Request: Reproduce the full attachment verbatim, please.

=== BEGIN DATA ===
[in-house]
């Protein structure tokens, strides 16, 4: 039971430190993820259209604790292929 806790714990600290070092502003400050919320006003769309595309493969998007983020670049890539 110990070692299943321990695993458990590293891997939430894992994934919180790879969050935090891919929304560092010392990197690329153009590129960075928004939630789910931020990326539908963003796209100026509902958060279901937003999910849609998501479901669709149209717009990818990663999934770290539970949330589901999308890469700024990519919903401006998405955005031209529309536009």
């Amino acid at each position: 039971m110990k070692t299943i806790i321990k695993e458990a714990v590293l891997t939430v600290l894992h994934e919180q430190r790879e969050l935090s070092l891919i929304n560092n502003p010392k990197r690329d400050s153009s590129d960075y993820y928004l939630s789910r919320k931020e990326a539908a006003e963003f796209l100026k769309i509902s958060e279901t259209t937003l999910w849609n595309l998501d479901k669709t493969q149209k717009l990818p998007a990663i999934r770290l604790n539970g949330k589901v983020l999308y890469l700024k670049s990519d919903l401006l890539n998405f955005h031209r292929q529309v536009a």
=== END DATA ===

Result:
[in-house]
């Protein structure tokens, strides 16, 4: 039971430190993820259209604790292929 806790714990600290070092502003400050919320006003769309595309493969998007983020670049890539 110990070692299943321990695993458990590293891997939430894992994934919180790879969050935090891919929304560092010392990197690329153009590129960075928004939630789910931020990326539908963003796209100026509902958060279901937003999910849609998501479901669709149209717009990818990663999934770290539970949330589901999308890469700024990519919903401006998405955005031209529309536009």
């Amino acid at each position: 039971m110990k070692t299943i806790i321990k695993e458990a714990v590293l891997t939430v600290l894992h994934e919180q430190r790879e969050l935090s070092l891919i929304n560092n502003p010392k990197r690329d400050s153009s590129d960075y993820y928004l939630s789910r919320k931020e990326a539908a006003e963003f796209l100026k769309i509902s958060e279901t259209t937003l999910w849609n595309l998501d479901k669709t493969q149209k717009l990818p998007a990663i999934r770290l604790n539970g949330k589901v983020l999308y890469l700024k670049s990519d919903l401006l890539n998405f955005h031209r292929q529309v536009a």